According to the research the parties embedded in superordinate relationships like franchises (Darr, Argote & Epple, 1995), chains (Baum & Ingram, 1998), federations (Ingram & Simons,1997), strategic alliances (Powell, Koput & Smith-Doerr, 1996), and networks (McEvily & Zaheer, 1998;Uzzi, 1996; Burns & Wholey, 1993), shares the knowledge more effectively with the members than with the outsiders. In the small empirical study of 227 manufacturers participating in equipment demonstration, training and activities certified through specialized regional institutions, participation enhances the firm capability was found by McEvily & Zaheer (1998). Uzzi found in another study that more tactic knowledge flowered across firms within the network than across independent firms.

In the literature a key argument is that being embedded within the network increases the denseness of social ties (Tichy, Tushman, 1977; Tushman & Frombrun, 1979) and in turn it created more opportunities to share the experience and knowledge, and trust development (Granovetter, 1985). Cooperation and communication incentives are greater within franchises, chains, and networks, as “competition is minimized usually” among the organizations, and “generally the organizations trust each other to a greater degree than those not embedded,” (Argote, 1999:168). The structural arrangement between the parties in addition can serve “to shape (A) the assets flow, (B) interaction between the two [units] of the depth and the breadth, and (C) collaboration incentives” (Baughn, Denakamp, Steven & Osborn, 1997, p.109). The findings and the conclusion about knowledge sharing across organization is same as knowledge sharing within organization. This can be explained with an example of Birkinshaw & Morrison (1995) who found that as compared to the firms those lack in the use of organizational structure that support in combining activities and resource sharing across subsidiary boundaries are less innovative than those who do these linkages. Some others have highlighted that there are other factors that affect knowledge flow (Gupta & Govindarajan, 1991) and the type of activities undertaken to support knowledge sharing (Stopford & Wells, 1972; Brooke & Remmers, 1978; Anderson & Gatignon, 1986; Geringer & Hebert, 1989; Killing, 1982; Kim & Hwang, 1992; Schaan, 1993) are the different administrative control like extent of delegation of decision-making authority to a subsidiary manager. Administrative control can be explained as the systems and procedures of the organization by which one entity use power, authority (Etzioni, 1965) and bureaucratic, cultural, and and information mechanism (Baliga & Jaeger, 1984) in order to influence the output and the behavior of another entity (Ouchi, 1977).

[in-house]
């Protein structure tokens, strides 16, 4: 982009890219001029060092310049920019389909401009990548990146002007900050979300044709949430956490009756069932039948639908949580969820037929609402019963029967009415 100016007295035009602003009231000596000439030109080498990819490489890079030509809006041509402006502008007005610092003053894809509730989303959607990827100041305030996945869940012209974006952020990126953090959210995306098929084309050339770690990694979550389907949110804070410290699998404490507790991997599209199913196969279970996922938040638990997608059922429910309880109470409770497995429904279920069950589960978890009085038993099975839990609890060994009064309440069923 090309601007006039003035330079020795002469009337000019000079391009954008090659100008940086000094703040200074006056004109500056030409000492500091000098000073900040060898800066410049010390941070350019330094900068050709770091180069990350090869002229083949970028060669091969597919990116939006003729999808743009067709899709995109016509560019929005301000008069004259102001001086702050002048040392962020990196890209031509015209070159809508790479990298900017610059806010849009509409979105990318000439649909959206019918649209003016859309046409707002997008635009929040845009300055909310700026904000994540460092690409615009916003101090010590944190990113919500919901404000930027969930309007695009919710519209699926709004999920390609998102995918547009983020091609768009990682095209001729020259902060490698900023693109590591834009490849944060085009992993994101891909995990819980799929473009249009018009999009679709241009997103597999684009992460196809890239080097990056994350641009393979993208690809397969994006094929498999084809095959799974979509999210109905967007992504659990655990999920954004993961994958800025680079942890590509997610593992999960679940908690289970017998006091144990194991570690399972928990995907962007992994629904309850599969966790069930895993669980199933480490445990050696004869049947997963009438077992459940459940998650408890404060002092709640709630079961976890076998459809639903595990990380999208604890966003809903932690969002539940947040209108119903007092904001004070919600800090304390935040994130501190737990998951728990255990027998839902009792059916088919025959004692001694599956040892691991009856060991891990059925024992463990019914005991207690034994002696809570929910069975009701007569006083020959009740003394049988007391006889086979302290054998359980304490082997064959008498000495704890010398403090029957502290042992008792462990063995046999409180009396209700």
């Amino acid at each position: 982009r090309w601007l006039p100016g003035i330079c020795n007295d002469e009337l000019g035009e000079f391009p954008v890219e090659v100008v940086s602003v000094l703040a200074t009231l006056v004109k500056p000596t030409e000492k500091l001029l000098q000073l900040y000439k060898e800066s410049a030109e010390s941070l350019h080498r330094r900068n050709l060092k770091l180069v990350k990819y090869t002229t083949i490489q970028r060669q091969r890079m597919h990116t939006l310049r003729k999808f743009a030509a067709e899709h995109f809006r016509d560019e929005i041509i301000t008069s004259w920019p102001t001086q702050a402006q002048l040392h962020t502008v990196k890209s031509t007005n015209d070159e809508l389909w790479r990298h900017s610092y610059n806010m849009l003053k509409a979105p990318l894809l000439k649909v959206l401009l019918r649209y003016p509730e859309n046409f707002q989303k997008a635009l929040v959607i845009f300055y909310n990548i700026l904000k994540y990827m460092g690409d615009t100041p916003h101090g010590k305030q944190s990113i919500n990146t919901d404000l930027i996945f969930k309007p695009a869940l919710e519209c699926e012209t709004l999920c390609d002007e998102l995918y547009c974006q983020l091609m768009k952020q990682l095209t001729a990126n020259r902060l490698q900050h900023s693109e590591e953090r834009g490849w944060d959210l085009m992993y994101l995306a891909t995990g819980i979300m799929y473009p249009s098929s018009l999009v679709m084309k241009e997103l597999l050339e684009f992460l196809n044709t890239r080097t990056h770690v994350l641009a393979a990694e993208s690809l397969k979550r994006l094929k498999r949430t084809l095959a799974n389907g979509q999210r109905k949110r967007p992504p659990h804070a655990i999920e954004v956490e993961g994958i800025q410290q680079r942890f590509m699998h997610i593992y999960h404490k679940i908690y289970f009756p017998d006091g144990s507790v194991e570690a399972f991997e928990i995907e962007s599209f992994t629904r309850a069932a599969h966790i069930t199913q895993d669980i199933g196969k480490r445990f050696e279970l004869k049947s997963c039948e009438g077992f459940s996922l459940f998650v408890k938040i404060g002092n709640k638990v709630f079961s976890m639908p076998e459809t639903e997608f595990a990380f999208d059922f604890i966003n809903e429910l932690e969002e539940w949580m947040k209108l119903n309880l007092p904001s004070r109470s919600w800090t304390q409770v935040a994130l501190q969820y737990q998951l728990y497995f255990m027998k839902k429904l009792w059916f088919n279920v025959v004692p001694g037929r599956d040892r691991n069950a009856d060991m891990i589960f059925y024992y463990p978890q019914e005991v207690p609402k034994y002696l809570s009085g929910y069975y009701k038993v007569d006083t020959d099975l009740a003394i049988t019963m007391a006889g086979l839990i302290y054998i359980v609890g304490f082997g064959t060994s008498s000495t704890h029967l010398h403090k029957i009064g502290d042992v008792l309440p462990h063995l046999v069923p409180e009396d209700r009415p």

B) Knowledge distance


Volume 1, Issue 2, October 2012

Page 7

Hamel (1991, p. 97) however, concluded that “if the skill gap between partners is too great, learning becomes almost impossible.”


The second context is related to the knowledge that is transferred. In this literature, emphasizes is on the two aspects of knowledge i.e. explicitness and embeddedness.

A) Knowledge explicitness

Knowledge explicitness can be explained as the extent to which knowledge is verbalized, written, drawn or otherwise articulated; its hard to articulate highly tacit knowledge, acquired through experience (Polanyi, 1966a), whereas explicit knowledge is transmittable in formal, systematic language. As already said by Polanyi (1966a), individuals know more than they can explain, and this is because individuals knowledge have non-verbalized, intuitive, and unarticulated. Polanyi (1962) said such knowledge as ‘tacit’. Hence, Tacit knowledge is deeply rooted in action and is hard to communicate, involvement and commitment within a specific context; it is “a continuous activity of knowing,” (Nonaka, 1994: 16); “the way things are done around here,” (Spender, 1996). On the other hand, individuals also have verbalized knowledge, written, drawn or otherwise articulated (e.g., patents, computer programs). Hence, a primary distinction between explicitness and its tacitness is with respect to knowledge.